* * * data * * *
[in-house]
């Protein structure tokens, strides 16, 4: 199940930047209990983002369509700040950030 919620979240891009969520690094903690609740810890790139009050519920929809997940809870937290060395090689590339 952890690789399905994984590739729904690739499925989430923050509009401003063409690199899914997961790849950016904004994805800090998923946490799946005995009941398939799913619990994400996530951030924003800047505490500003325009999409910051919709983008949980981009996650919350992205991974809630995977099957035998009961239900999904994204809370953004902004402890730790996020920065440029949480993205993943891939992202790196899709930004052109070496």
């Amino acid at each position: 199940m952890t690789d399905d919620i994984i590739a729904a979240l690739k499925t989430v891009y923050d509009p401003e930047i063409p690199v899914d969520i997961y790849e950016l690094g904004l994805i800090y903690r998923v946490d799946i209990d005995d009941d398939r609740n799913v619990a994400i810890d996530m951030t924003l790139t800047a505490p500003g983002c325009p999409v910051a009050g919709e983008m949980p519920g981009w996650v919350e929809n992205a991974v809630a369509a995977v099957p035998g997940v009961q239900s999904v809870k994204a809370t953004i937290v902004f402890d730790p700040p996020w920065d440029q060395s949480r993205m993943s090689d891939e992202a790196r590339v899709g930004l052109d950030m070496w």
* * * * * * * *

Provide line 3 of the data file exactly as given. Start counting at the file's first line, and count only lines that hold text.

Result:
């Amino acid at each position: 199940m952890t690789d399905d919620i994984i590739a729904a979240l690739k499925t989430v891009y923050d509009p401003e930047i063409p690199v899914d969520i997961y790849e950016l690094g904004l994805i800090y903690r998923v946490d799946i209990d005995d009941d398939r609740n799913v619990a994400i810890d996530m951030t924003l790139t800047a505490p500003g983002c325009p999409v910051a009050g919709e983008m949980p519920g981009w996650v919350e929809n992205a991974v809630a369509a995977v099957p035998g997940v009961q239900s999904v809870k994204a809370t953004i937290v902004f402890d730790p700040p996020w920065d440029q060395s949480r993205m993943s090689d891939e992202a790196r590339v899709g930004l052109d950030m070496w």